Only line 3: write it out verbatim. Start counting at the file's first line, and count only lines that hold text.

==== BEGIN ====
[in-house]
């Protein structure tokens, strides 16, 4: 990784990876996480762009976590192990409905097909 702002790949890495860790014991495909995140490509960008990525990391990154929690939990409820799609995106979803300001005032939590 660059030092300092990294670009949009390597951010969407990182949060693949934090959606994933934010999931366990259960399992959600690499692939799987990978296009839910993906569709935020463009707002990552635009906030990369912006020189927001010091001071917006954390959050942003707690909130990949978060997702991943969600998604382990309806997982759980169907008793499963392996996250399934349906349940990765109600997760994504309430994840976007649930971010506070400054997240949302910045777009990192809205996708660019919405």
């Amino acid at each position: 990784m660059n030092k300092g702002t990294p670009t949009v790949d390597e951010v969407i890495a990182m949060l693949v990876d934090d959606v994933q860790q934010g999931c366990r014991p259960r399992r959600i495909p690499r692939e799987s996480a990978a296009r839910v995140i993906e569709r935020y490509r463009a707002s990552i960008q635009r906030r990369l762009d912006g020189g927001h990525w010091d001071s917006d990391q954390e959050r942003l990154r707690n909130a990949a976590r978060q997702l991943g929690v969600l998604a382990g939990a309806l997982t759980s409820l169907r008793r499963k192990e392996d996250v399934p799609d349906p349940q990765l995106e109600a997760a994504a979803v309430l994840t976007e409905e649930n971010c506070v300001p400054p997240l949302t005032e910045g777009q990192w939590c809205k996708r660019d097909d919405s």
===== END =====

């Amino acid at each position: 990784m660059n030092k300092g702002t990294p670009t949009v790949d390597e951010v969407i890495a990182m949060l693949v990876d934090d959606v994933q860790q934010g999931c366990r014991p259960r399992r959600i495909p690499r692939e799987s996480a990978a296009r839910v995140i993906e569709r935020y490509r463009a707002s990552i960008q635009r906030r990369l762009d912006g020189g927001h990525w010091d001071s917006d990391q954390e959050r942003l990154r707690n909130a990949a976590r978060q997702l991943g929690v969600l998604a382990g939990a309806l997982t759980s409820l169907r008793r499963k192990e392996d996250v399934p799609d349906p349940q990765l995106e109600a997760a994504a979803v309430l994840t976007e409905e649930n971010c506070v300001p400054p997240l949302t005032e910045g777009q990192w939590c809205k996708r660019d097909d919405s």